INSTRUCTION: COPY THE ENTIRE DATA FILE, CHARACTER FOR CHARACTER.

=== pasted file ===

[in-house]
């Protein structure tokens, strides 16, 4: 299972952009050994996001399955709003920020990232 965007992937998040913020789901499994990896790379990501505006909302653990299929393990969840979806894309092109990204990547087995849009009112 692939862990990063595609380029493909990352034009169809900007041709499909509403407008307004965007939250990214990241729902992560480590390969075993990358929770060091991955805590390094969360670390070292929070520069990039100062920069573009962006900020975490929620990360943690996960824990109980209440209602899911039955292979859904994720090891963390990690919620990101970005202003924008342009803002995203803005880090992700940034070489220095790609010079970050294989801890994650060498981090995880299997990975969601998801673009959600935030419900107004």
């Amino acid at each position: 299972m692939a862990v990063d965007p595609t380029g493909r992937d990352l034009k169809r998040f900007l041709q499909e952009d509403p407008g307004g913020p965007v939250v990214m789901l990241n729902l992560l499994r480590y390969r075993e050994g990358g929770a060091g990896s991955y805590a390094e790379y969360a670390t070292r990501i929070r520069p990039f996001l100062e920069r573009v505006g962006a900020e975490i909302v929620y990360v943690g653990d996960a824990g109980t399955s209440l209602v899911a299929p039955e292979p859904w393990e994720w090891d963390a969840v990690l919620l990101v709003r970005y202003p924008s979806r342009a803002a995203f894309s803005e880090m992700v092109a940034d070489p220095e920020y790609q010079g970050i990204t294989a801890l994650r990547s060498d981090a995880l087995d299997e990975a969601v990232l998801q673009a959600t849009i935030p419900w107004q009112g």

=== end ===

[in-house]
């Protein structure tokens, strides 16, 4: 299972952009050994996001399955709003920020990232 965007992937998040913020789901499994990896790379990501505006909302653990299929393990969840979806894309092109990204990547087995849009009112 692939862990990063595609380029493909990352034009169809900007041709499909509403407008307004965007939250990214990241729902992560480590390969075993990358929770060091991955805590390094969360670390070292929070520069990039100062920069573009962006900020975490929620990360943690996960824990109980209440209602899911039955292979859904994720090891963390990690919620990101970005202003924008342009803002995203803005880090992700940034070489220095790609010079970050294989801890994650060498981090995880299997990975969601998801673009959600935030419900107004």
């Amino acid at each position: 299972m692939a862990v990063d965007p595609t380029g493909r992937d990352l034009k169809r998040f900007l041709q499909e952009d509403p407008g307004g913020p965007v939250v990214m789901l990241n729902l992560l499994r480590y390969r075993e050994g990358g929770a060091g990896s991955y805590a390094e790379y969360a670390t070292r990501i929070r520069p990039f996001l100062e920069r573009v505006g962006a900020e975490i909302v929620y990360v943690g653990d996960a824990g109980t399955s209440l209602v899911a299929p039955e292979p859904w393990e994720w090891d963390a969840v990690l919620l990101v709003r970005y202003p924008s979806r342009a803002a995203f894309s803005e880090m992700v092109a940034d070489p220095e920020y790609q010079g970050i990204t294989a801890l994650r990547s060498d981090a995880l087995d299997e990975a969601v990232l998801q673009a959600t849009i935030p419900w107004q009112g």